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Karin Spaink on Sat, 21 Jul 2001 21:36:03 +0200 (CEST)


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[Nettime-nl] Fwd: Activists Weigh the Cost of Confrontation First Tear Gas, Now Bullets


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From: nettime's_reluctant_CNN_simulator <nettime {AT} bbs.thing.net>
To: nettime-l {AT} bbs.thing.net
Date: Saturday, July 21, 2001, 23:07
Subject: <nettime> genoa in fast-forward digest



VILLAGE VOICE
Week of July 18 - 24, 2001
http://www.villagevoice.com/issues/0129/ferguson.shtml

Activists Weigh the Cost of Confrontation First Tear Gas,
Now Bullets

by Sarah Ferguson


Protesters share a sense that police will be violent no
matter what they do: A woman hit directly by a tear gas
canister in Quebec City. photo: Jake Price

Hannes Westberg, 19, has spent the past few weeks in a
hospital bed in Gothenburg, Sweden, the victim of panicked
cops who fired live ammunition into a crowd of
anti-globalization protesters during the June European Union
summit. The son of a renowned Swedish physician and
anti-nuclear activist, Westberg was one of three youths hit;
he lost his spleen and a kidney.

That same month, police in Papua New Guinea shot 17
university students-killing three-who were peacefully
dispersing a demonstration against the World Bank and IMF.
These shootings have significantly upped the ante in the
escalating war between police and protesters at global
summits. "It's definitely a wake-up call," says Eric Laursen
of the New York City Direct Action Network, which has been
staging weekly vigils outside the Swedish and Papua New
Guinea consulates. "People have to realize that these are
international protests, and that there were Americans in
Gothenburg who could have been shot, too."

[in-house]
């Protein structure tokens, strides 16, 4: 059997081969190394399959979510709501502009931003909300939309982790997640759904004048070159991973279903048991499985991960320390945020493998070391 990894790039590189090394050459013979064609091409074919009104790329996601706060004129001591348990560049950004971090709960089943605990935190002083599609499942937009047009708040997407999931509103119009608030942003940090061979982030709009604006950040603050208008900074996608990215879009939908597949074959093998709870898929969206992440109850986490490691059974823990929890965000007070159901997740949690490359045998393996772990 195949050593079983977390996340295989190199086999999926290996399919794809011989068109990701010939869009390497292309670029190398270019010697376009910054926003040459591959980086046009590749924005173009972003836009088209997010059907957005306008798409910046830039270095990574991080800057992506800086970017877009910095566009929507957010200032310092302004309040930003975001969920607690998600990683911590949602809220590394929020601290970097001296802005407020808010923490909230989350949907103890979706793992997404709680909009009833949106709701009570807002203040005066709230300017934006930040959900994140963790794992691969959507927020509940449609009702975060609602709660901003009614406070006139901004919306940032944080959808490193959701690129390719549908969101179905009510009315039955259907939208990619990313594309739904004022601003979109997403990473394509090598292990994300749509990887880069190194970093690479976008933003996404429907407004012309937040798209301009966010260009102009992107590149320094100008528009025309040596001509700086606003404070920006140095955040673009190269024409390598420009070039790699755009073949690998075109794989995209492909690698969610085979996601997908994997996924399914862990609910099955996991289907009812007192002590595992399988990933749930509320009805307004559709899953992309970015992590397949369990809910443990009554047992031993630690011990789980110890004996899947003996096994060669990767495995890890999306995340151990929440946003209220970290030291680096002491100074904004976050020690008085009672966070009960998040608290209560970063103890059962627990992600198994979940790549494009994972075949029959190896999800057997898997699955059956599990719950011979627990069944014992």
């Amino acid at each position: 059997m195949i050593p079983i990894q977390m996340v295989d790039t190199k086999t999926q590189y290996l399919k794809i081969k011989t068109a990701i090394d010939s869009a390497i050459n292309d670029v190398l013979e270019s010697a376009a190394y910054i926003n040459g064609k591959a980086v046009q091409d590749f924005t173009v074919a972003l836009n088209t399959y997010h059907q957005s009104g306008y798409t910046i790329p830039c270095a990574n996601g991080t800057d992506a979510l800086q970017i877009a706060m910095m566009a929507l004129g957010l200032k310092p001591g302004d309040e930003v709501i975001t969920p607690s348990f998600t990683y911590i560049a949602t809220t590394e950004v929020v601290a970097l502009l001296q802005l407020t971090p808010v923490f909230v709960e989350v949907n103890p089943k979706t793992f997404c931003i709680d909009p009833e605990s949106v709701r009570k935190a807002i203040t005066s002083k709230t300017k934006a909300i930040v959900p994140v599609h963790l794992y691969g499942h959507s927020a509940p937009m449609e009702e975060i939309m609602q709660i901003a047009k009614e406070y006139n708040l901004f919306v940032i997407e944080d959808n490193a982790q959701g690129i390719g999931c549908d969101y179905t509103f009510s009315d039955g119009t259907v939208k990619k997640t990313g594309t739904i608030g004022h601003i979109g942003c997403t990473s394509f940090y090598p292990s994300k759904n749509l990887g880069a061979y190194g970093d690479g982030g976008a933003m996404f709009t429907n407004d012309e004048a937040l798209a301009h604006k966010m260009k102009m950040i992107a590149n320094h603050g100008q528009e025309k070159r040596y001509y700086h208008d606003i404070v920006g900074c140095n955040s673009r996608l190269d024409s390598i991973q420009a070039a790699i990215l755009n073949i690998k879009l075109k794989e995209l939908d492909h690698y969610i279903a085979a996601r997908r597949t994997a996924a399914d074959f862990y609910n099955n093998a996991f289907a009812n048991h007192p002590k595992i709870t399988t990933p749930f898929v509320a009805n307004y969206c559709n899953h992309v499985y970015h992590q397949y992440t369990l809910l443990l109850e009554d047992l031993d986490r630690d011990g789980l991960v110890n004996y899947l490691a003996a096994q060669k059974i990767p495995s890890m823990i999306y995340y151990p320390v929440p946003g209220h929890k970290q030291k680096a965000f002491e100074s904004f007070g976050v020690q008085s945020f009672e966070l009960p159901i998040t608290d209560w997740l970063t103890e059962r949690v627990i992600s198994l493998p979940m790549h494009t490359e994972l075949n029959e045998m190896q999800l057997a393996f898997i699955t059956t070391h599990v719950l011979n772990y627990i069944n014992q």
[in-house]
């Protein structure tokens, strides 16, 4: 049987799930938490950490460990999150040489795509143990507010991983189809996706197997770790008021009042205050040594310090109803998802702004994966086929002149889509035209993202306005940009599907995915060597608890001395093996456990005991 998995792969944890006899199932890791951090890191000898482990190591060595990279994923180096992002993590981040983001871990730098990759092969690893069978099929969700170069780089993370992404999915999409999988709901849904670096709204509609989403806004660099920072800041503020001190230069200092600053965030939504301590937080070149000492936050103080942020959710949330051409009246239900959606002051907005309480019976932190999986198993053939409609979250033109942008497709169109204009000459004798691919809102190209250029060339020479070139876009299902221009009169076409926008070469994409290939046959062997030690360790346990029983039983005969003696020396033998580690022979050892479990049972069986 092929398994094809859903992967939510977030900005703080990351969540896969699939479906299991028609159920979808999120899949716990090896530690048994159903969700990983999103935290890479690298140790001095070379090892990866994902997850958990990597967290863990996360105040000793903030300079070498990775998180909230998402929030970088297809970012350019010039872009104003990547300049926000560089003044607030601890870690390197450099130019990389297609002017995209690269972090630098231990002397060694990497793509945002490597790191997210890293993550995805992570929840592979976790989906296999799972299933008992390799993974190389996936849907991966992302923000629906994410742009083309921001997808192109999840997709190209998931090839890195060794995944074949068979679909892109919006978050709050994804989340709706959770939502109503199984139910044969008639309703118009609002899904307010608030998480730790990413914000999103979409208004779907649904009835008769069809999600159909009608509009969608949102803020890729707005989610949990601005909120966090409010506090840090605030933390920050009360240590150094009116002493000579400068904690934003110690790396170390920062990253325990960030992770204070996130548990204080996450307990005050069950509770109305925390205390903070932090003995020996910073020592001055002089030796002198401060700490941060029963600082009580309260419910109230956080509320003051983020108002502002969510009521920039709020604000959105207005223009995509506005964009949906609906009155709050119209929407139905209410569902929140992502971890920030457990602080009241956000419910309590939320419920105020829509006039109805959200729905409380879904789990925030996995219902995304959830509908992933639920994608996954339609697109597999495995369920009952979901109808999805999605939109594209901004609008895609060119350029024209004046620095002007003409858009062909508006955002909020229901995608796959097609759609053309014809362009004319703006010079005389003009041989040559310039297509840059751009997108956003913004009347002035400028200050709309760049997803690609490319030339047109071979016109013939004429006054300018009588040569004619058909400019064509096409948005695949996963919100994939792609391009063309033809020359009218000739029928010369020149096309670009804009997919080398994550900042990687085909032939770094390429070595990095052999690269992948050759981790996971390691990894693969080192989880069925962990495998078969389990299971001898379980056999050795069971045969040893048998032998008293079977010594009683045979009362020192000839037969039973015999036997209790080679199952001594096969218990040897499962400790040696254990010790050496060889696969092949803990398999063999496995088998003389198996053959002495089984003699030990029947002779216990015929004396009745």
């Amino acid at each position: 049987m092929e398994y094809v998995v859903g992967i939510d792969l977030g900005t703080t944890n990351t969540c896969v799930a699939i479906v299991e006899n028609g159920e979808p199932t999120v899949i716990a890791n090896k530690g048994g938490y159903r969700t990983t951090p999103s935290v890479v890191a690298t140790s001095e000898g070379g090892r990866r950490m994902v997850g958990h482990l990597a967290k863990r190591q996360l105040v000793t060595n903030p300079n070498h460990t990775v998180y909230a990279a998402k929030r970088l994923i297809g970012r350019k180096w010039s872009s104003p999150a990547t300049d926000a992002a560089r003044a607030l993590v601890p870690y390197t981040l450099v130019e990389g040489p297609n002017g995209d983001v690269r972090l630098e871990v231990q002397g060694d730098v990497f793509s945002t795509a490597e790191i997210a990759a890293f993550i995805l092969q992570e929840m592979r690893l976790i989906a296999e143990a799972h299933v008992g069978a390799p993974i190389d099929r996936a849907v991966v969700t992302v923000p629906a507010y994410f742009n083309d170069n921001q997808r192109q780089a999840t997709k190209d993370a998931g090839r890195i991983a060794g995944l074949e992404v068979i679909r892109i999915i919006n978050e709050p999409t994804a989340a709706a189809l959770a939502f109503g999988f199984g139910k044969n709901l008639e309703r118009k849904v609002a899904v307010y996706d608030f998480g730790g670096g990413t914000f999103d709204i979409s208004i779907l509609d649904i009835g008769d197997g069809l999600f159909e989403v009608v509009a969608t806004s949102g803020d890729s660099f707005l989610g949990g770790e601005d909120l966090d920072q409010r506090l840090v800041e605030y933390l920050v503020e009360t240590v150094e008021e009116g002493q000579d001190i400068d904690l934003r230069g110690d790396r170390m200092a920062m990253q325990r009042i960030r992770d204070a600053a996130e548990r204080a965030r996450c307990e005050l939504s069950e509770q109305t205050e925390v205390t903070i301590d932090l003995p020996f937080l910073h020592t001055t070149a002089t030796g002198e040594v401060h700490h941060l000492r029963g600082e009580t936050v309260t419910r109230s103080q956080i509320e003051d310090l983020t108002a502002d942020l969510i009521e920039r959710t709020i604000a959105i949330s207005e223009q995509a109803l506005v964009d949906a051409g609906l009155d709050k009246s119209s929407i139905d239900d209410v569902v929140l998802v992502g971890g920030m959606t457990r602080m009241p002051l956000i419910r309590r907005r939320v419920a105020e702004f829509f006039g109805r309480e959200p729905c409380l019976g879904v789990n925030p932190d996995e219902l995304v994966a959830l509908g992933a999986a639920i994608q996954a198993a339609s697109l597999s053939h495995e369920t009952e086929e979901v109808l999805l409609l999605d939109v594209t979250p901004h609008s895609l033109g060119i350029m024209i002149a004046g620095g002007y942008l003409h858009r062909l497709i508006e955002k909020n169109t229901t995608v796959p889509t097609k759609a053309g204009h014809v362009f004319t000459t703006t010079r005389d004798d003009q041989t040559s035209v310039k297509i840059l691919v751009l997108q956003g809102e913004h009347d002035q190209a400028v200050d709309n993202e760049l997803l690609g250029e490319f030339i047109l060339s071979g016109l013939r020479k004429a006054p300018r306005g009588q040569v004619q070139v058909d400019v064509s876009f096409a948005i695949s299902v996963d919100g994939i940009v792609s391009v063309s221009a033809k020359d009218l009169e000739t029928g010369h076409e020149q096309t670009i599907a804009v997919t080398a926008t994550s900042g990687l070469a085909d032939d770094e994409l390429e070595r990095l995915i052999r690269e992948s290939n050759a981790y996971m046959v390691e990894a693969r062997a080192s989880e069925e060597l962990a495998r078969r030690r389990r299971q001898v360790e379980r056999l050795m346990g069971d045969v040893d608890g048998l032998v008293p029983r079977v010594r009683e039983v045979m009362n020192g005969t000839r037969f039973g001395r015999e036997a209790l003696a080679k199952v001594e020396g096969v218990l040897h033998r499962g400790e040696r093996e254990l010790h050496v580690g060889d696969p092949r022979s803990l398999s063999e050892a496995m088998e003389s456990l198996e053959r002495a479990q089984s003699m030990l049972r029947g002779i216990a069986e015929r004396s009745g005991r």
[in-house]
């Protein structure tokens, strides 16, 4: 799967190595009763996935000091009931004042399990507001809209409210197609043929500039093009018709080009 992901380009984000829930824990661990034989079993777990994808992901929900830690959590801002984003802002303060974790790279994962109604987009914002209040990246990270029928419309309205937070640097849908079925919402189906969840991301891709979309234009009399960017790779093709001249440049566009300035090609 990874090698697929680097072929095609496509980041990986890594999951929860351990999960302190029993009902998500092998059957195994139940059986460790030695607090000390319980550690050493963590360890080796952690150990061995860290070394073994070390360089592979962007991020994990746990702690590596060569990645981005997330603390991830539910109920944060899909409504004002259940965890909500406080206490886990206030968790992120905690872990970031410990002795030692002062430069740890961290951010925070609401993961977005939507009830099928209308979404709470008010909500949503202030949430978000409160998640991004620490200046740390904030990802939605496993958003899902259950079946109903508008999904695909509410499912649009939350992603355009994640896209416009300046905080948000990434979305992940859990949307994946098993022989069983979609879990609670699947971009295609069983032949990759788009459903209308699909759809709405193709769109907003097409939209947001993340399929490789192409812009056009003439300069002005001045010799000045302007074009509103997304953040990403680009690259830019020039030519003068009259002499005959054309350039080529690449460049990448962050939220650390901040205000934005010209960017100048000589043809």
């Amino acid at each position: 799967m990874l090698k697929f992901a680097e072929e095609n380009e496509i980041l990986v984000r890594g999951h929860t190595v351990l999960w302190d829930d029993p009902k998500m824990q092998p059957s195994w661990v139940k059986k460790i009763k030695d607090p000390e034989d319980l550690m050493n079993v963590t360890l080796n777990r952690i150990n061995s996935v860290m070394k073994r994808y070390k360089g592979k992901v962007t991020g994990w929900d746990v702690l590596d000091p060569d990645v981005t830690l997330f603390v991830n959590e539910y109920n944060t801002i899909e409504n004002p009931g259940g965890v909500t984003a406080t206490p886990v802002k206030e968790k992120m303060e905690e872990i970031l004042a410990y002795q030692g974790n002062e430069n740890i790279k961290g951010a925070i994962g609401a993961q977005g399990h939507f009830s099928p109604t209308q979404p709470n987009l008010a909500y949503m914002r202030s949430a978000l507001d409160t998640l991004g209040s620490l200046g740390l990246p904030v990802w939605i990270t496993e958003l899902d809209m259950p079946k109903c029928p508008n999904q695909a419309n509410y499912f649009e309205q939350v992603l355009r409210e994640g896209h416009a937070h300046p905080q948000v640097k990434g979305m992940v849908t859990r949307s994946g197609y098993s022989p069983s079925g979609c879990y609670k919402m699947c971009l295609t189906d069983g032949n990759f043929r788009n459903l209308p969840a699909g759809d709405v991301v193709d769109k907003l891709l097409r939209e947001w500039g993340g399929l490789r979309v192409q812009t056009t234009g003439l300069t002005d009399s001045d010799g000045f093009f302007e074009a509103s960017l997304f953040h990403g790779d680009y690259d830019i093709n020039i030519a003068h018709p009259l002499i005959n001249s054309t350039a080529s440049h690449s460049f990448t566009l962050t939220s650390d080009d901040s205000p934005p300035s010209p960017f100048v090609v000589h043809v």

While many activists feel galvanized by the repressive
policing, others question whether the level of street combat
at recent events has gone too far. They fear the violence
from small factions of militants-greatly amplified by the
media-plays to police efforts to demonize the movement,
while obscuring its pro-democracy aims.

In Genoa this week, authorities have responded with near
hysteria to the 100,000 demonstrators expected to descend on
the ancient Italian port city during the meeting of the
G8-the seven richest nations plus Russia. A missile defense
system has been installed to guard against airborne attacks
(there've been rumors of an assassination plot on President
Bush by Osama bin Laden), and more than 18,000 police and
paramilitary troops have been mobilized in one of the
biggest security buildups in the country's postwar history.
The airport, train stations, and access roads will be shut
down and the center city blockaded with armored trucks. That
hasn't daunted the militant anarchists of Italy's Tute
Bianche (White Overalls) movement, whose members are
plotting a mixture of seaborne assaults and medieval-style
attacks using battering rams and catapults to launch dead
fish and paint bombs at police.

The mere threat of mass demonstrations has succeeded in
putting the global elites on the run. Last month the World
Bank decided to hold its June meeting over the Internet
rather than risk a tear-gas-soaked riot in Barcelona.
(Thousands turned out anyway, resulting in violent clashes
when police stormed the crowd.) And with few places willing
to endure another "Battle of Seattle," the World Trade
Organization is hosting its November ministerial in Qatar-a
repressive monarchy where street protest is illegal.

But disrupting the pageantry of trade summits is one thing;
building a broad-based, enduring campaign against global
inequity and the abuses of corporate power is another.
Though the vast majority of protesters remain nonviolent, in
Europe at least, the violence of a few threatens to alienate
the public at large. Covering Sweden, the press was more
outraged by the rowdy "mobs" who tore up cobblestones and
set café chairs ablaze than by the cops who lost control.
Mainstream groups like the U.K.'s Drop the Debt considered
pulling out of this week's actions in Genoa because of the
prospect of further violence between police and protesters
there.

"All this whiz-bang of tear gas and rubber bullets diverts
the public's mind from what's at stake," says Kevin Danaher
of Global Exchange. "We're losing the substance of our
critique. If anything, we need to be superdisciplined. The
movement is still trying to work out how we police
ourselves."


With confrontations ranging from dangerous to comic,
imposing order may be impossible. In Prague, during the IMF
and World Bank meeting last fall, police were set aflame
with molotovs. This spring in Quebec City, the violence at